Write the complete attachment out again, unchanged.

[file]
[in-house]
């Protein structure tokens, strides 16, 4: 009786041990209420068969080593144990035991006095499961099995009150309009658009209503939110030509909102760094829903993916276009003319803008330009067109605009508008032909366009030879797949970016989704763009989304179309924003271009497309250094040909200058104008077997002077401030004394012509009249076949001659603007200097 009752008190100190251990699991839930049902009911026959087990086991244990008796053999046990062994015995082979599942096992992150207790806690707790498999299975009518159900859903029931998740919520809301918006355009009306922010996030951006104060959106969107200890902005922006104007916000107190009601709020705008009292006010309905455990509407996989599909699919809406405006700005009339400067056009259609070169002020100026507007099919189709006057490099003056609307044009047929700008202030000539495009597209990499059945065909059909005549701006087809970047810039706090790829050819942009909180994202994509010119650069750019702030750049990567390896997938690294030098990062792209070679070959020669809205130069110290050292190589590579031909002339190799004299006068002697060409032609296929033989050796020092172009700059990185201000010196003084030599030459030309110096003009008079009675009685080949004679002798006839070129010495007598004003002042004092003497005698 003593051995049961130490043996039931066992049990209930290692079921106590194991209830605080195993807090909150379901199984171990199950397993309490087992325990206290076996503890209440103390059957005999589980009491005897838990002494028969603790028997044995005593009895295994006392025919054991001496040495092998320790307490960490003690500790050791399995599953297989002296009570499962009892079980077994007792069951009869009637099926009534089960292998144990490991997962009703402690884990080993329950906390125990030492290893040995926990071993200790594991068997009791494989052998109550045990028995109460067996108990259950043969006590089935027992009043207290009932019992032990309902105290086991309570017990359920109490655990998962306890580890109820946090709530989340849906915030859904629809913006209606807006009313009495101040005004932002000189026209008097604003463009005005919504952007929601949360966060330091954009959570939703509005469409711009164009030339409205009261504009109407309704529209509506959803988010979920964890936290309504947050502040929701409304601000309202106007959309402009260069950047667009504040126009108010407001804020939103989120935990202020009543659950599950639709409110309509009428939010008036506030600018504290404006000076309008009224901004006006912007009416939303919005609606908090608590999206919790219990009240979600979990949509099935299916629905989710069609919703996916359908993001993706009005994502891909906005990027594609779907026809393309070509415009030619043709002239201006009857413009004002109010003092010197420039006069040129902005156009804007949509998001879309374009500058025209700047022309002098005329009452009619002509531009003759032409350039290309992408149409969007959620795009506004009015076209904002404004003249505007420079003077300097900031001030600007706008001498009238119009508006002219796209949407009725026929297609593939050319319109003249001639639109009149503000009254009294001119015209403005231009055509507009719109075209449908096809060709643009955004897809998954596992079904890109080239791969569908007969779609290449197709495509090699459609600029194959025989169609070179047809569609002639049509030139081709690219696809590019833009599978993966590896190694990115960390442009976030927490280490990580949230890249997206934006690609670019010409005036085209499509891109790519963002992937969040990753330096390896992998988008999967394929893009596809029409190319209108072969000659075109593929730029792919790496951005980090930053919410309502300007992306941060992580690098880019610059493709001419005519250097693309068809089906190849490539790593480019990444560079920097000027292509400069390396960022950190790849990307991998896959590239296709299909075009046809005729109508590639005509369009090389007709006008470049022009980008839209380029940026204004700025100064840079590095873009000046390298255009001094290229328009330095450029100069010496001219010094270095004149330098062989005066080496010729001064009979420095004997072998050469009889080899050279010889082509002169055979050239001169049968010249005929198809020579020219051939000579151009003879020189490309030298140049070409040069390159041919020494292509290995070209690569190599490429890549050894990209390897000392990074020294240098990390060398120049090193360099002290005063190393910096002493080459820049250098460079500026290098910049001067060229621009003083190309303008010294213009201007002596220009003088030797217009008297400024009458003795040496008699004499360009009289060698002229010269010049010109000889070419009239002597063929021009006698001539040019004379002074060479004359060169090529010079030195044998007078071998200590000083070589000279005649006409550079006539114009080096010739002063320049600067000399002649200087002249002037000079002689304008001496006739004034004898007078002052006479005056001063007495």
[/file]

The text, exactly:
[in-house]
């Protein structure tokens, strides 16, 4: 009786041990209420068969080593144990035991006095499961099995009150309009658009209503939110030509909102760094829903993916276009003319803008330009067109605009508008032909366009030879797949970016989704763009989304179309924003271009497309250094040909200058104008077997002077401030004394012509009249076949001659603007200097 009752008190100190251990699991839930049902009911026959087990086991244990008796053999046990062994015995082979599942096992992150207790806690707790498999299975009518159900859903029931998740919520809301918006355009009306922010996030951006104060959106969107200890902005922006104007916000107190009601709020705008009292006010309905455990509407996989599909699919809406405006700005009339400067056009259609070169002020100026507007099919189709006057490099003056609307044009047929700008202030000539495009597209990499059945065909059909005549701006087809970047810039706090790829050819942009909180994202994509010119650069750019702030750049990567390896997938690294030098990062792209070679070959020669809205130069110290050292190589590579031909002339190799004299006068002697060409032609296929033989050796020092172009700059990185201000010196003084030599030459030309110096003009008079009675009685080949004679002798006839070129010495007598004003002042004092003497005698 003593051995049961130490043996039931066992049990209930290692079921106590194991209830605080195993807090909150379901199984171990199950397993309490087992325990206290076996503890209440103390059957005999589980009491005897838990002494028969603790028997044995005593009895295994006392025919054991001496040495092998320790307490960490003690500790050791399995599953297989002296009570499962009892079980077994007792069951009869009637099926009534089960292998144990490991997962009703402690884990080993329950906390125990030492290893040995926990071993200790594991068997009791494989052998109550045990028995109460067996108990259950043969006590089935027992009043207290009932019992032990309902105290086991309570017990359920109490655990998962306890580890109820946090709530989340849906915030859904629809913006209606807006009313009495101040005004932002000189026209008097604003463009005005919504952007929601949360966060330091954009959570939703509005469409711009164009030339409205009261504009109407309704529209509506959803988010979920964890936290309504947050502040929701409304601000309202106007959309402009260069950047667009504040126009108010407001804020939103989120935990202020009543659950599950639709409110309509009428939010008036506030600018504290404006000076309008009224901004006006912007009416939303919005609606908090608590999206919790219990009240979600979990949509099935299916629905989710069609919703996916359908993001993706009005994502891909906005990027594609779907026809393309070509415009030619043709002239201006009857413009004002109010003092010197420039006069040129902005156009804007949509998001879309374009500058025209700047022309002098005329009452009619002509531009003759032409350039290309992408149409969007959620795009506004009015076209904002404004003249505007420079003077300097900031001030600007706008001498009238119009508006002219796209949407009725026929297609593939050319319109003249001639639109009149503000009254009294001119015209403005231009055509507009719109075209449908096809060709643009955004897809998954596992079904890109080239791969569908007969779609290449197709495509090699459609600029194959025989169609070179047809569609002639049509030139081709690219696809590019833009599978993966590896190694990115960390442009976030927490280490990580949230890249997206934006690609670019010409005036085209499509891109790519963002992937969040990753330096390896992998988008999967394929893009596809029409190319209108072969000659075109593929730029792919790496951005980090930053919410309502300007992306941060992580690098880019610059493709001419005519250097693309068809089906190849490539790593480019990444560079920097000027292509400069390396960022950190790849990307991998896959590239296709299909075009046809005729109508590639005509369009090389007709006008470049022009980008839209380029940026204004700025100064840079590095873009000046390298255009001094290229328009330095450029100069010496001219010094270095004149330098062989005066080496010729001064009979420095004997072998050469009889080899050279010889082509002169055979050239001169049968010249005929198809020579020219051939000579151009003879020189490309030298140049070409040069390159041919020494292509290995070209690569190599490429890549050894990209390897000392990074020294240098990390060398120049090193360099002290005063190393910096002493080459820049250098460079500026290098910049001067060229621009003083190309303008010294213009201007002596220009003088030797217009008297400024009458003795040496008699004499360009009289060698002229010269010049010109000889070419009239002597063929021009006698001539040019004379002074060479004359060169090529010079030195044998007078071998200590000083070589000279005649006409550079006539114009080096010739002063320049600067000399002649200087002249002037000079002689304008001496006739004034004898007078002052006479005056001063007495």